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The video of this conference will be available for viewing in early July 2005.
Program Speakers Abstracts Résumés des articles (en français)
Kimon Valaskakis, Ph.D
Ambassador of Canada RET
President Club of Athens Global Governance Group
Professeur de sciences economiques Universite de Montreal
Diagnostics: Global Institutional Mismanagement
Mounting evidence suggests that the world is presently institutionally mismanaged, meaning that it does not have the proper institutions to meet current and, a fortiori, future challenges. If we were to use a contemporary computer metaphor we need a new "operating system" for the governance of Planet Earth. The present global governance OS is dysfunctional. It is based on the uneasy interaction between six major components.
Component 4: The Hackers. Secret societies, special interest groups, organized religious sects, criminal and terrorist groups exerting major influence in world networks and which like computer hackers can destroy the operating system or hijack it to their own use,
Component 5: The NGOs claiming to represent Civil Society and the Common Citizen and empowered by modern communication technology and the Internet to challenge and impede decisions made by the first four and introduce new ideas and concepts in world system management
Component 6: The Multilateral System of IGOs with varying degrees of efficiency and diminishing legitimacy. Its principal sub-component, the United Nations and its family of affiliated institutions was designed in 1945-1950 to meet the immediate challenges of the Second World War. Appended to that core are dozens of regional and non-regional Intergovernmental Organizations. All are experiencing a severe crisis of legitimacy end effectiveness
These six components are not well integrated. To continue the computer operating system metaphor they work with improvised patches here and there, creating conflicts and imcompatibilities and slowing the overall systemic performance. Crashes are frequent, unpredictable and often unexplained (as in the Windows operating system) and the "blue Screen of death" is forever looming as a sword of Damocles upon the world system.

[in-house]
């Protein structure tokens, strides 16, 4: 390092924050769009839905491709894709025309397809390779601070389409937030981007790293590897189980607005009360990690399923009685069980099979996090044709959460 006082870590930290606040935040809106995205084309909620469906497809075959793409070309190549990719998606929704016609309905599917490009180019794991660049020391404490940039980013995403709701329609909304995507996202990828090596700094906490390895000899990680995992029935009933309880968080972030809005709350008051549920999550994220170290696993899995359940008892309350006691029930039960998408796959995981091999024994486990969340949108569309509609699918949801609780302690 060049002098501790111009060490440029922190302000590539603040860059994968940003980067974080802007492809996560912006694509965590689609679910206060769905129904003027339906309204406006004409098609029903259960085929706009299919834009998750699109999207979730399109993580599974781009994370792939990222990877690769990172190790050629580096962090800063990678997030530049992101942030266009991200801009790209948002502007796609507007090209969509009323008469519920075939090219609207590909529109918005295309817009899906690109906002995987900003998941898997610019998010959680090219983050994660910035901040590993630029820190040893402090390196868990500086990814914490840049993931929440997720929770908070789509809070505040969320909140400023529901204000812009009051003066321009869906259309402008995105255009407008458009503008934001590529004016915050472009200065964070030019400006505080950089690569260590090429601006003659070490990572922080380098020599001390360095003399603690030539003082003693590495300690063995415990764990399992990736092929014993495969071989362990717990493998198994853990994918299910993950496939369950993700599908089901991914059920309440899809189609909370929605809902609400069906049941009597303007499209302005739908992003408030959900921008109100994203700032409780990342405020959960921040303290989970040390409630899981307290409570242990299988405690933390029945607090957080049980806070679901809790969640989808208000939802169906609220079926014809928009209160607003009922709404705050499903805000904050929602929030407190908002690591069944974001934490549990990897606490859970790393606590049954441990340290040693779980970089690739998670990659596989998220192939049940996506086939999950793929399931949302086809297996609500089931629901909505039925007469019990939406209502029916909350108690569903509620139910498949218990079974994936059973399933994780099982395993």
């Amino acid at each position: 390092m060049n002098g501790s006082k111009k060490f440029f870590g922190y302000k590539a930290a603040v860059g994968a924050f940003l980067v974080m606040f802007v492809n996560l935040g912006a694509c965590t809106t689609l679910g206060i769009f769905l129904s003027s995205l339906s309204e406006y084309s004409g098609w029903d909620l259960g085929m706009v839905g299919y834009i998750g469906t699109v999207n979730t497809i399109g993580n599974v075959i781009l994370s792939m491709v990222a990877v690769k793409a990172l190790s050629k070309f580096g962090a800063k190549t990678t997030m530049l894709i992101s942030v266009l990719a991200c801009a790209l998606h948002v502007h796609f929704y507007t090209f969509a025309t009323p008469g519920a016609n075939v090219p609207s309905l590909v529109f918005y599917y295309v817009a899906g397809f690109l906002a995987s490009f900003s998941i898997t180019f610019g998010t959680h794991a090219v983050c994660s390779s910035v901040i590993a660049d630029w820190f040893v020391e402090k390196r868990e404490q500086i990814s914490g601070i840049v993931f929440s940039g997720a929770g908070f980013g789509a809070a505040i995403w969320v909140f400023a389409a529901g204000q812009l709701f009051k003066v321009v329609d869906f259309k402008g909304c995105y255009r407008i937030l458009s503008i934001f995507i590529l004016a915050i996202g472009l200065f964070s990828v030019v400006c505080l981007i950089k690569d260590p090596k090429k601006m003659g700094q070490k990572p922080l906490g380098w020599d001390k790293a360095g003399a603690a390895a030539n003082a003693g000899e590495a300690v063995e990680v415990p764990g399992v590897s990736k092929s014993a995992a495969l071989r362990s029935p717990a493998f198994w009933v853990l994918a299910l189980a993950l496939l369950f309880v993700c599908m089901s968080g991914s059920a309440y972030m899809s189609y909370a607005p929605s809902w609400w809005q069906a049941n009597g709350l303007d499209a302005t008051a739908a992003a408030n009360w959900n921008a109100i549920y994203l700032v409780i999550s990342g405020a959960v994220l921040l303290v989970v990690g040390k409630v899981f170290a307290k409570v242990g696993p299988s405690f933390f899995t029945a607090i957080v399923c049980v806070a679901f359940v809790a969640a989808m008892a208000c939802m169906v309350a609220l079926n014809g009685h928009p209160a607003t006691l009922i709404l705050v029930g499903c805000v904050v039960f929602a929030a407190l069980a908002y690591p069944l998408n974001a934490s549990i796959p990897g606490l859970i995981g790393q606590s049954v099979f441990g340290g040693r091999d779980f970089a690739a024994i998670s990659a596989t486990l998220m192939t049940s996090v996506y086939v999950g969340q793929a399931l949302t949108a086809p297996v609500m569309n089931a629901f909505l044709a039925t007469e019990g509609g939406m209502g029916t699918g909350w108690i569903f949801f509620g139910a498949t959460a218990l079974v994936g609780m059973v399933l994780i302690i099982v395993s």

For all these reasons it is time for a grand ménage, major housekeeping as it were and the design of a fresh "Operating System for the Governance of Planet Earth". The systemic change is, obviously not an overnight process. It is a long term endeavor which will not replace the "petit ménage" or minor housekeeping which must continue. However, reliance on the petit ménage alone will produce just more improvised patches, more inter-component conflicts and increase the probability of major crashes, tsunamis as it were, not only physical but societal.
How Can the Grand Menage be Implemented?
The actual implementation of a new operating system can only be achieved by the 191 countries holding titular sovereignty. Once a coherent set of proposals are in place, the change will most likely be lead by the Great Powers (The G8 and other similar groups, present or future. However, if the new operating system is to possess any legitimacy, it will have to go through a "beta" phase or testing with, deliberate, three major set of players (1) governments (2) corporations and (3) Civil Society. What is needed is a pre-negotiating forum involving the above three (a rarity in today's world where, in most cases, sovereignty-holders meet in intergovernmental conferences (G8, OECD, IMF, WTO), corporations and celebrities meet at Davos like gatherings and civil society meets in Porto Allegre type venues, with little interaction between all three.
The new international initiative, The School of Athens has as its principal objective the exploration of new ways of governing our world through the use of an ongoing, highly focused pre-negotiating forum, meeting in Athens annually, but supported by a global think tank, probably based in Canada and France. The inspiration comes from the original school of Athens which was Platos academy, a center of learning and enlightened discussions on politics, philosophy economics and life in general. The SOA would therefore be a good sounding board to test new ideas on global change. At the other extreme is the G8, a very powerful, small elitist club which although not representative of the world, is able to make decisions and implement them.
An informal partnership between the G8 and initiatives such as the School of Athens, probably mediated by the G8 Research Group could, by its combined strength, advance the cause of a better world governance. Ideas and proposals hatched by the pre-negotiating forum could eventually find their way to the sherpas and sous-sherpas of the G8 and ultimately to the political summiteers themselves. In this sense the G8 could become one of the principal clients of the School of Athens and other similar initiatives with feedback loops from the G8 Research Group back to the pre-negotiating fora. The modalities of such a partnership could be worked out over time but the potential is there and should be exploited.
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